WASHINGTON — FBI Director Christopher Wray confessed Thursday that he cut short his appearance at a Senate oversight hearing in August to take a break in the Adirondacks using the official FBI jet — confirming The Post’s initial scoop despite initially indicating it was a “business” obligation.

Sen. Josh Hawley (R-Mo.) tore into Wray at a Senate Homeland Security Committee hearing for his “indefensible” conduct and noted that Wray had implied to Sen. Chuck Grassley (R-Iowa) he had to leave as part of his official duties.

Wray’s hurried Aug. 4 departure — over Grassley’s protests — denied Republicans the chance to grill him over whistleblower allegations of a cover-up in the FBI’s investigation into first son Hunter Biden’s foreign business dealings.

Hawley noted that three days after Wray bolted from the hearing, The Post’s Miranda Devine reported “that the reason that the hearing had to be cut short is because you were flying on a Gulfstream jet for a personal vacation in the Adirondacks.”

“Please tell me that’s not accurate,” Hawley told Wray.

A sitting Wray with his hands up
The FBI honcho went hiking after ducking out of a US Senate hearing.
Getty Images

Wray argued the hearing wasn’t cut short because “we had agreed beforehand on the time and length of it” before adding: “As to how I fly — I am required, not only permitted but required, to fly on an FBI plane wherever I go.”

“So you were going on vacation?” Hawley interjected.

“I was, yes,” Wray confessed.

“So you’ve left a statutorily required oversight hearing in order to go on a personal vacation in the Adirondacks?” Hawley followed up.

“I took a flight to go visit my family, as had been previously arranged in conjunction with the leadership of the committee,” Wray responded.

“The ranking member, Chuck Grassley asked you during the hearing, he said, ‘I assume you must have other business.’ You said, ‘Yes.’ He then said, ‘If you have a business trip, you’ve got your own plane. Can’t it wait a while?’

“[Grassley] then said,” Hawley continued, “‘We only just heard half an hour ago that now you have to leave. We were going to have a seven-minute round [of questioning], followed by a three-minute round, I’ve got seven people on my side of the aisle [Republicans] … who are waiting for this additional round. Is there any reason we can’t accommodate them for 21 minutes?’ And you said you had a plane to catch, you had somewhere to go, and now we find out it was for vacation?”

Josh Hawley sitting
Hawley grilled Wray about his curiously timed Adirondack vacation.
REUTERS

“The reference to other business was not a reference to that day,” Wray pleaded. “It was a reference to the following week where Sen. Grassley and I were going to see each other in Iowa when I had other business in Iowa and I did in fact see him then.”

“You had to leave a hearing early because you’re gonna see him later in Iowa?” Hawley asked incredulously.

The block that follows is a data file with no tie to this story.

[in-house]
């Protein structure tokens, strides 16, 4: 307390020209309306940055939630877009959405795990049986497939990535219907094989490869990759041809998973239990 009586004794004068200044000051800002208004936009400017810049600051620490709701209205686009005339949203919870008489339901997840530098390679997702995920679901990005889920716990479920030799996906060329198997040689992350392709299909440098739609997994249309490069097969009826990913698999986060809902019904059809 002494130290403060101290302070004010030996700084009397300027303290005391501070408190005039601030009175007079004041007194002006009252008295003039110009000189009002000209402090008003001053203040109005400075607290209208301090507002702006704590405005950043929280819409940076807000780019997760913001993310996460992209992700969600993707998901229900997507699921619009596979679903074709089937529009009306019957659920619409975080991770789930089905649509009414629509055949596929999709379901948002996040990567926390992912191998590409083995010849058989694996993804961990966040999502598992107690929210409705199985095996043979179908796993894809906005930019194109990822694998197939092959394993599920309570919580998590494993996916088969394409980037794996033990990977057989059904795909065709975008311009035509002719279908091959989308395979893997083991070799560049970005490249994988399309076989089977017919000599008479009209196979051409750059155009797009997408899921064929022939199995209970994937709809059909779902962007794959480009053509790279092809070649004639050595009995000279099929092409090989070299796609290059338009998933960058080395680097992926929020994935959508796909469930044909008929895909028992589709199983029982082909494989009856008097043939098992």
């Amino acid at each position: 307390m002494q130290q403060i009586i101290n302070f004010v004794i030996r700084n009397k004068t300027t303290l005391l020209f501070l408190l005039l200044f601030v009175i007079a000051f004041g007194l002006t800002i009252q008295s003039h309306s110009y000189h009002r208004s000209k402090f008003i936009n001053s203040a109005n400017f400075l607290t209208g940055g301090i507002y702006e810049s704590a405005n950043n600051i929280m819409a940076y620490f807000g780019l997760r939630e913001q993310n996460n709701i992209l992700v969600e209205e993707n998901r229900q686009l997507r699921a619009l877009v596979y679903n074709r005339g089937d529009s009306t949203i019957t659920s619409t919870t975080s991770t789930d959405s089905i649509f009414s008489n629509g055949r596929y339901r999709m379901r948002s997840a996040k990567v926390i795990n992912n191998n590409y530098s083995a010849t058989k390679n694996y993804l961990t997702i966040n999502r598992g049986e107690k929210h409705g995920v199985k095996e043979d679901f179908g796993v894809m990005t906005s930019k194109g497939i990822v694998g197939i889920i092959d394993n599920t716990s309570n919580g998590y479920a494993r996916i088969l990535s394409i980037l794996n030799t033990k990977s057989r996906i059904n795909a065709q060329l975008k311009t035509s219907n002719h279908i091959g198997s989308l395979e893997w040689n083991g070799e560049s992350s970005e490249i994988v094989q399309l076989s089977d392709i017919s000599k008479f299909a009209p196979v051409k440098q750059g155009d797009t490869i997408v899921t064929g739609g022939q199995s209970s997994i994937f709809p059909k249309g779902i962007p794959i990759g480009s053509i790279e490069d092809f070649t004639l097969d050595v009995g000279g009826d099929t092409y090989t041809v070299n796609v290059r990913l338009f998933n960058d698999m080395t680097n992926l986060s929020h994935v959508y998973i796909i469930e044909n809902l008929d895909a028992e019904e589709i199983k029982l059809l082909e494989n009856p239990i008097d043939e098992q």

At that August hearing, Wray told Grassley that he couldn’t sit for more questions because “I had had a flight that I’m supposed to be hightailing it to out of here [for].”

When Grassley objected and asked the FBI chief to “wait a while,” Wray answered: “Sorry, to be honest, um, I’ve tried to make my [mid-hearing] break as fast as I could to get right back out here.”

“You took more than five minutes,” Grassley scolded, referring to the allotted break time.

After an intervention by Judiciary Committee Chairman Dick Durbin (D-Ill.), who noted Wray was making his “third appearance in two years before this committee,” the FBI director was excused.

Before leaving, Wray shook Grassley’s hand, giving the Iowan one more chance to ask: “So you got other business?”

“Yeah,” Wray answered.

Although Wray maintained he has no choice but to travel on the FBI jet, congressional Republicans argue the plane is intended for counterterrorism purposes.

A jet with trees
Wray told lawmakers the FBI requires him to fly on a government jet wherever he travels.
Andrew W. Sieber via Flickr

More than a week after The Post broke the story that Wray had gone to his family’s vacation home in Saranac Lake, No. 3 House Republican Elise Stefanik (R-NY) and the top Republicans on the House Oversight and Intelligence committees asked Wray to hand over records about his personal use of the jet and reimburse taxpayers for any non-official travel.

“In light of a recent report by the New York Post that you left a Senate hearing early to fly on an FBI aircraft for a personal vacation, we have questions about whether you are properly reimbursing federal taxpayers for your personal travel aboard government aircraft,” Stefanik wrote to Wray, who noted The Post’s report that Wray had used the jet for similar travel in early June of this year.

“Although certain federal officials are permitted to use government aircraft for personal or political use, these expenses must be reimbursed,” she added.

Republicans cannot currently compel Wray to produce such documents, but will be able to do so beginning in January when they retake control of the House.



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